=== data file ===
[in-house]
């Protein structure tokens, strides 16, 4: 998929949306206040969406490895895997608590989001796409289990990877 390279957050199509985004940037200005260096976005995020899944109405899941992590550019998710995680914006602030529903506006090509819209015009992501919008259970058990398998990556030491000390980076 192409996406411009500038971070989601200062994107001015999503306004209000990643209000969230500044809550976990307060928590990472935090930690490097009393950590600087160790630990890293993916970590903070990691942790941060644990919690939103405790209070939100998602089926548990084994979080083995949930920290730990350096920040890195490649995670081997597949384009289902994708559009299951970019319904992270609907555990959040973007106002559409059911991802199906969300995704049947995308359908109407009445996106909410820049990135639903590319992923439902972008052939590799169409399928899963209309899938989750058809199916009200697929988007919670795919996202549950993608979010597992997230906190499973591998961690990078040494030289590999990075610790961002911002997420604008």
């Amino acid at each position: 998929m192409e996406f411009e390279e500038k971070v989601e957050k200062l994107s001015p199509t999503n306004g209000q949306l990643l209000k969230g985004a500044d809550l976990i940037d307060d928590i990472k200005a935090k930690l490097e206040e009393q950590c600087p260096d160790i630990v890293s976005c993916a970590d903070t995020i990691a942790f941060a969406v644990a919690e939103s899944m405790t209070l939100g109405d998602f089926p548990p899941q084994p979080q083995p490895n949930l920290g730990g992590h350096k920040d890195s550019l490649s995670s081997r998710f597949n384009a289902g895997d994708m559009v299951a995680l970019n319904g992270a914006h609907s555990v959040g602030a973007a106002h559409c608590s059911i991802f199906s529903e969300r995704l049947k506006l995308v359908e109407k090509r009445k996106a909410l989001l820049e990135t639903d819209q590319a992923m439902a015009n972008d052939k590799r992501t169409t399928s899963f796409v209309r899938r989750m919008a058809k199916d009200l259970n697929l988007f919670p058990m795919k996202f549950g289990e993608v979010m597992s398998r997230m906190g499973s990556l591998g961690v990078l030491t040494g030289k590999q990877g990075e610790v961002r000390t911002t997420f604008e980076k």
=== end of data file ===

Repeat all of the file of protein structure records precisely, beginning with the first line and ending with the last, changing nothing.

[in-house]
């Protein structure tokens, strides 16, 4: 998929949306206040969406490895895997608590989001796409289990990877 390279957050199509985004940037200005260096976005995020899944109405899941992590550019998710995680914006602030529903506006090509819209015009992501919008259970058990398998990556030491000390980076 192409996406411009500038971070989601200062994107001015999503306004209000990643209000969230500044809550976990307060928590990472935090930690490097009393950590600087160790630990890293993916970590903070990691942790941060644990919690939103405790209070939100998602089926548990084994979080083995949930920290730990350096920040890195490649995670081997597949384009289902994708559009299951970019319904992270609907555990959040973007106002559409059911991802199906969300995704049947995308359908109407009445996106909410820049990135639903590319992923439902972008052939590799169409399928899963209309899938989750058809199916009200697929988007919670795919996202549950993608979010597992997230906190499973591998961690990078040494030289590999990075610790961002911002997420604008």
């Amino acid at each position: 998929m192409e996406f411009e390279e500038k971070v989601e957050k200062l994107s001015p199509t999503n306004g209000q949306l990643l209000k969230g985004a500044d809550l976990i940037d307060d928590i990472k200005a935090k930690l490097e206040e009393q950590c600087p260096d160790i630990v890293s976005c993916a970590d903070t995020i990691a942790f941060a969406v644990a919690e939103s899944m405790t209070l939100g109405d998602f089926p548990p899941q084994p979080q083995p490895n949930l920290g730990g992590h350096k920040d890195s550019l490649s995670s081997r998710f597949n384009a289902g895997d994708m559009v299951a995680l970019n319904g992270a914006h609907s555990v959040g602030a973007a106002h559409c608590s059911i991802f199906s529903e969300r995704l049947k506006l995308v359908e109407k090509r009445k996106a909410l989001l820049e990135t639903d819209q590319a992923m439902a015009n972008d052939k590799r992501t169409t399928s899963f796409v209309r899938r989750m919008a058809k199916d009200l259970n697929l988007f919670p058990m795919k996202f549950g289990e993608v979010m597992s398998r997230m906190g499973s990556l591998g961690v990078l030491t040494g030289k590999q990877g990075e610790v961002r000390t911002t997420f604008e980076k």